What’s the big deal about yield curve inversion? Derek Kravitz, FSA Investment Analyst, discusses this phenomenon in our August 2019 video market update.
August Stock Market Update
Hi everybody. My name is Derek. I’m the investment analyst here at Financial Services Advisory here to give you this market update. Today we’re going to talk about yield curve inversions. You may have heard about it in financial media recently because of a lot of volatility in the month of August, and today we’re going to talk about what that is and what it means for an investor’s portfolio.
So what is a yield curve inversion? Basically what this is is that when you have a shorter-term Treasury note, such as the two year, that yields more than a longer-term note, such as the ten year – it doesn’t have to be the ten year – it could be the 20 year or even the 30 year – this is known as yield curve inversion. The theory goes that yield curve inversion signifies that businesses and investors are parking their money in Treasuries instead of investing it in capital expenditures such as new buildings, trucks, materials, etc., the kind of things that push the economy forward. If nobody is investing, then they just park their money in Treasuries, and the yield curve flattens and potentially inverts. This has in the past been a telltale sign of the looming recession. It should be noted here, too, that just because a yield curve inverts doesn’t necessarily mean the market’s going to go down. It is often seen that 12 months after a yield curve inversion stock markets are actually higher than they were when it inverted, meaning that, just because of an inversion, doesn’t mean necessarily that it’s time to get out of stocks.
Here at FSA, why we use technical analysis and our safety net, is that we’re just going to keep staying invested until we actually see the market react with a strong and decisive manner to the downside before we actually exit prematurely because, as can be seen in this chart, there can potentially still be a lot of upside even before the market pulls back. A good example of this is that in 2006, when there was a yield curve inversion before the financial crisis, you still had 22 months of stock market gains up until the pullback. As Ned Davis research points out, however, even if the stock market continues to chug higher post yield curve inversion, there has usually and historically been a spike in daily moves, volatility to both the upside and downside following a yield curve inversion. So whereas maybe we had sleepier days pre-inversion, maybe now we see one to two percent moves both in the up and down directions post yield curve inversion. We’ve already seen an uptick in volatility in the month of August, in large part because of trade tensions between the US and China.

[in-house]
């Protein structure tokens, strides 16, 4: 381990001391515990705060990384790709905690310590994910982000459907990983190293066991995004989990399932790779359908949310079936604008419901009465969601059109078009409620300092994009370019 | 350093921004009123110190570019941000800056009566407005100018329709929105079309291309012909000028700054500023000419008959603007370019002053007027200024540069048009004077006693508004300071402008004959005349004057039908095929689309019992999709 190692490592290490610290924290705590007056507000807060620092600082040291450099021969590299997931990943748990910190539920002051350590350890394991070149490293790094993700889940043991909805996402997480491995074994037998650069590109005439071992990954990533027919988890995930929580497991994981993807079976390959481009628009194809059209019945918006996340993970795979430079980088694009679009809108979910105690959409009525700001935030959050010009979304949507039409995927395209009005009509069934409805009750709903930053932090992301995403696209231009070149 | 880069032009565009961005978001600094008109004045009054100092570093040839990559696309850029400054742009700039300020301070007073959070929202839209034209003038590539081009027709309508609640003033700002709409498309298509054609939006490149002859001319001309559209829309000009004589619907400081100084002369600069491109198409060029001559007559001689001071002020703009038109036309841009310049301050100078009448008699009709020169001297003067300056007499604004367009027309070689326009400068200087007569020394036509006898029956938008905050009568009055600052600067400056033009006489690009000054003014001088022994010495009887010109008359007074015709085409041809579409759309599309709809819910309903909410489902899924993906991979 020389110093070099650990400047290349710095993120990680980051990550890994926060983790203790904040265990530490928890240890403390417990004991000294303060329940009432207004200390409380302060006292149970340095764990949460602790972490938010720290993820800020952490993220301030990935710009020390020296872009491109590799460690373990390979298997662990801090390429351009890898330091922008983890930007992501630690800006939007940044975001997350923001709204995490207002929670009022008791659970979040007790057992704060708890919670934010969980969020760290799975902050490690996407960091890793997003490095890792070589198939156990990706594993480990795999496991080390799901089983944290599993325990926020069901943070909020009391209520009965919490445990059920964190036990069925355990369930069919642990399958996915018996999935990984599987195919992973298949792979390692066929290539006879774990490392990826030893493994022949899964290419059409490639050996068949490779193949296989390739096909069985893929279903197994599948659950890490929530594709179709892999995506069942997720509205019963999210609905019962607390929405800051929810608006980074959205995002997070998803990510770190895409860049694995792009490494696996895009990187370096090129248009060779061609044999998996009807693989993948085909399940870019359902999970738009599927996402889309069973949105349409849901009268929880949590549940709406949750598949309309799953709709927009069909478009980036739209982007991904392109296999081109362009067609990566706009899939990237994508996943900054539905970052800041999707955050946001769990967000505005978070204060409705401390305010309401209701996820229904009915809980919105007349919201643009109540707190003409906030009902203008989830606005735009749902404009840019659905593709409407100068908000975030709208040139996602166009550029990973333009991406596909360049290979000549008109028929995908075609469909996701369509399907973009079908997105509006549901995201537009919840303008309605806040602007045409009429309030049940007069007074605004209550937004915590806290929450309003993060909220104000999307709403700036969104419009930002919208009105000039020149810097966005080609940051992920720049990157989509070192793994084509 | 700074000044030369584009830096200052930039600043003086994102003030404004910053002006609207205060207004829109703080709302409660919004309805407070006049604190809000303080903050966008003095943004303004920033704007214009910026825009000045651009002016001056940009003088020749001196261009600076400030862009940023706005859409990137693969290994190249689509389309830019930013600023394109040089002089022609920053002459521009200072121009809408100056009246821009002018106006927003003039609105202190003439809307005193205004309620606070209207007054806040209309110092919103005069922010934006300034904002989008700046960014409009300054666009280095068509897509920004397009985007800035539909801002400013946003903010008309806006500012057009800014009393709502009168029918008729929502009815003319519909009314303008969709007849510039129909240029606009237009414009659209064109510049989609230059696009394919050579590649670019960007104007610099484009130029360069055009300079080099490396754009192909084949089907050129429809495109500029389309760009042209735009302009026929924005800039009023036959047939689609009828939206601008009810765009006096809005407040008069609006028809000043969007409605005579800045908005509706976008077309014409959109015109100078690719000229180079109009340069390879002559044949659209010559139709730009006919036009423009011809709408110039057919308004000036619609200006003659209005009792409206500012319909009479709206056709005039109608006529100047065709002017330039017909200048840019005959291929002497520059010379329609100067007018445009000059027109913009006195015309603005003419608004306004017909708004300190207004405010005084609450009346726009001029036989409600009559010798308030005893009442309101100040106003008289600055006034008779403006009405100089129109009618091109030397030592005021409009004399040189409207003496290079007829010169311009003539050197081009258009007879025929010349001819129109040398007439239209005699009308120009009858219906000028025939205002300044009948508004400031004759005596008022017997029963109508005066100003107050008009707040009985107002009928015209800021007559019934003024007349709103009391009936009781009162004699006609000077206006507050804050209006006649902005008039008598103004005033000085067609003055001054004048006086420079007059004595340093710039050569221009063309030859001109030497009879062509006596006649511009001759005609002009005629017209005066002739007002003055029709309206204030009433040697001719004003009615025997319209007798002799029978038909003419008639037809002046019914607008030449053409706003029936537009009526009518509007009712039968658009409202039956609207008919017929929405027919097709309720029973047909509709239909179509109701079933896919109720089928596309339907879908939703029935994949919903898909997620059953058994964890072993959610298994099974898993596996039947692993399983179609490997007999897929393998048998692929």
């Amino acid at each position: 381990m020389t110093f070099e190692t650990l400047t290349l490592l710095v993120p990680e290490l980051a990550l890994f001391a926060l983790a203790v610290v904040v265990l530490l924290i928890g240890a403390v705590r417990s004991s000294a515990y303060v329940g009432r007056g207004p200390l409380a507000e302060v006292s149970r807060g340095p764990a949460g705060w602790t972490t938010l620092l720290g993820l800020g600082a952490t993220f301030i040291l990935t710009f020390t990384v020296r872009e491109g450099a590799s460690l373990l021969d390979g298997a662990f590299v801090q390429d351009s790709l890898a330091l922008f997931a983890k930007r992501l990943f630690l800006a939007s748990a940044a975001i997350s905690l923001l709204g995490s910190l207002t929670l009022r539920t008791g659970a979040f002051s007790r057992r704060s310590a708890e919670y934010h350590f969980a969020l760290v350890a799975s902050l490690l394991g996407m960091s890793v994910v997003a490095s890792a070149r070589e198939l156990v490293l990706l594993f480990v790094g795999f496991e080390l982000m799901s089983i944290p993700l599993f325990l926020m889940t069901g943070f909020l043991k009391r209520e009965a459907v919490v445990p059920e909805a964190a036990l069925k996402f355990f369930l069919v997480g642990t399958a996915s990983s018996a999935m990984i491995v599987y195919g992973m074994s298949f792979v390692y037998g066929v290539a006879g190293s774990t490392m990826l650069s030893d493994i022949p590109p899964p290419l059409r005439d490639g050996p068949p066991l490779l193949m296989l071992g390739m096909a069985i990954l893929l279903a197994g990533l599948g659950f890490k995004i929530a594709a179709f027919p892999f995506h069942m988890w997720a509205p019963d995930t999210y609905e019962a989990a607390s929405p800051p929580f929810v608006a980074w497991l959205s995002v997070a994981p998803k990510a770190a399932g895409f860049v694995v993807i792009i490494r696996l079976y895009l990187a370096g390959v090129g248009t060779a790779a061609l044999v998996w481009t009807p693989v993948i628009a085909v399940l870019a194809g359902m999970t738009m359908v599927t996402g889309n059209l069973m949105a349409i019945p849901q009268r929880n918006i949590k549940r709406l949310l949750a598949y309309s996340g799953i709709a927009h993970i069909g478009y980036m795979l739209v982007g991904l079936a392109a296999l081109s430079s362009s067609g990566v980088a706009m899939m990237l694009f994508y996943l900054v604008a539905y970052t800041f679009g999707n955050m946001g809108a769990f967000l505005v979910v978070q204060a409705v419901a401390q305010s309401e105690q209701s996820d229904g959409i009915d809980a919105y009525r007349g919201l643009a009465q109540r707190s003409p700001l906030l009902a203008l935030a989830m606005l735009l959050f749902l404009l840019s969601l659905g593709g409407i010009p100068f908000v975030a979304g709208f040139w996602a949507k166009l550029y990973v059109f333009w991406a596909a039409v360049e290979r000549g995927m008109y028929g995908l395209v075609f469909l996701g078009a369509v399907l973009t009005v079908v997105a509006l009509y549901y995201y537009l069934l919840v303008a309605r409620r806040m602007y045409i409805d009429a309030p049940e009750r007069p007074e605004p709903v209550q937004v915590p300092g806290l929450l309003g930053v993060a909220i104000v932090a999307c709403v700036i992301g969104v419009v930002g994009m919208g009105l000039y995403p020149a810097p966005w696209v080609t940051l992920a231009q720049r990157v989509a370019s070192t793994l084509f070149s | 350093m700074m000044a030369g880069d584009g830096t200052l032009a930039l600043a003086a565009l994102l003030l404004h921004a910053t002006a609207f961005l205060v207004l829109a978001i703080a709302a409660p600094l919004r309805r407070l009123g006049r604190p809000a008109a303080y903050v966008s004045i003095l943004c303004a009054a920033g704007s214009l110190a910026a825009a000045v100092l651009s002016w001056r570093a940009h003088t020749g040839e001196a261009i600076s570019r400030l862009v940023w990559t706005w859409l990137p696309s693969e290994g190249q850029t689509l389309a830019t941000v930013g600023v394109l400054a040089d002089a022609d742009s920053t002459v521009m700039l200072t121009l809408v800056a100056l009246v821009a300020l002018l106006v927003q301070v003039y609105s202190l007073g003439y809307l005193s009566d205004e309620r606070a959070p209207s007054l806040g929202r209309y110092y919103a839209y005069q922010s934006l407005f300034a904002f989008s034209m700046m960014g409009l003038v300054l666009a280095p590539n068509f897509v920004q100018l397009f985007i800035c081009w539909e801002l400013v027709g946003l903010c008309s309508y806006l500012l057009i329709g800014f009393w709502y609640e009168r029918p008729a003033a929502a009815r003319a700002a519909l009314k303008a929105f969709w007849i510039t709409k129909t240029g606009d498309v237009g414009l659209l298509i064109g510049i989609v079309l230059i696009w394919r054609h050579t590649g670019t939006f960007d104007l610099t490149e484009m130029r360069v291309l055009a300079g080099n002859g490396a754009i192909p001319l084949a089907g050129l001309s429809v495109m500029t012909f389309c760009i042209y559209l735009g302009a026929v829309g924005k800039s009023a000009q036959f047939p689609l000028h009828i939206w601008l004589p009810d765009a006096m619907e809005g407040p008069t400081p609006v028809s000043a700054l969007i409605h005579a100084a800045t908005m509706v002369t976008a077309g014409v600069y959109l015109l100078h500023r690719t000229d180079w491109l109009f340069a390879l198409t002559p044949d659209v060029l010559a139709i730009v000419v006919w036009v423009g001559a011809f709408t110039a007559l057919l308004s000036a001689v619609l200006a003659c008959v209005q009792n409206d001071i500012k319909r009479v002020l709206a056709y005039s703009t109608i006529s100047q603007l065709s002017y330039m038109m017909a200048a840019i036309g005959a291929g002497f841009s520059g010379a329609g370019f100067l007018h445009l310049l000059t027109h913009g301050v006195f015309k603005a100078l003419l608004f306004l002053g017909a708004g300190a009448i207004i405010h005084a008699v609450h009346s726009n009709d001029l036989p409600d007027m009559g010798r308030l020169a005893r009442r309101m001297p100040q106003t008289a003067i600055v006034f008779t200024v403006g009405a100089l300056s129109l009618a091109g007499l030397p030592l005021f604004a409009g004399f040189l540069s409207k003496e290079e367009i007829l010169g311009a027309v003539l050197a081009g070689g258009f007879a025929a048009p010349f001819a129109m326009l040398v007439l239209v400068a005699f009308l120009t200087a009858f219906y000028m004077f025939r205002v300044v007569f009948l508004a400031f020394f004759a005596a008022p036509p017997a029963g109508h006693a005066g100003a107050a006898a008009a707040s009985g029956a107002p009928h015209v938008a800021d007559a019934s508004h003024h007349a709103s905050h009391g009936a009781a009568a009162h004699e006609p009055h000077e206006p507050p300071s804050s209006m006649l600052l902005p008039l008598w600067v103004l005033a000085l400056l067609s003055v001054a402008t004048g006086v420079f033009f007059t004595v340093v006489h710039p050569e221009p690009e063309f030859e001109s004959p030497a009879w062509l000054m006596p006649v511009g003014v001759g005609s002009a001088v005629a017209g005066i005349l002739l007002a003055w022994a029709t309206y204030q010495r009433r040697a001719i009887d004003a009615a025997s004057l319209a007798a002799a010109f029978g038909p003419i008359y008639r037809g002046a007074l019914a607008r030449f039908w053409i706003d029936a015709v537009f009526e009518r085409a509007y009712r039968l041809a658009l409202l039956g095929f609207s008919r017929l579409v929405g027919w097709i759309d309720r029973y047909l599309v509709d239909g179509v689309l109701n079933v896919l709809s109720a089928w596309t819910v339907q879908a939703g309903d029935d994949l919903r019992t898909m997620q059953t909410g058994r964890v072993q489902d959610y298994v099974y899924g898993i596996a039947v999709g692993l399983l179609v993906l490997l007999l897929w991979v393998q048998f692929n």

So what does this mean for an investor and particularly an investor with FSA? Well, as we discussed earlier, just because a yield curve inversion happens potentially preceding a recession, it is not foolproof and it does not necessarily mean markets are automatically going to go down. Here at FSA, part of the reason we use technical analysis is we wait for the markets to give us the signal that it’s time to sell to cash. You can be assured that we’re going to continue watching economic updates and market activity so that if you do see a economic slowdown that leads to a stock market pullback that we will react accordingly.
Thank you for watching. This has been the market update. My name is Derek, and I’m the investment analyst here at FSA. If you ever have any questions about this or anything else, please feel free to reach out. Thank you.
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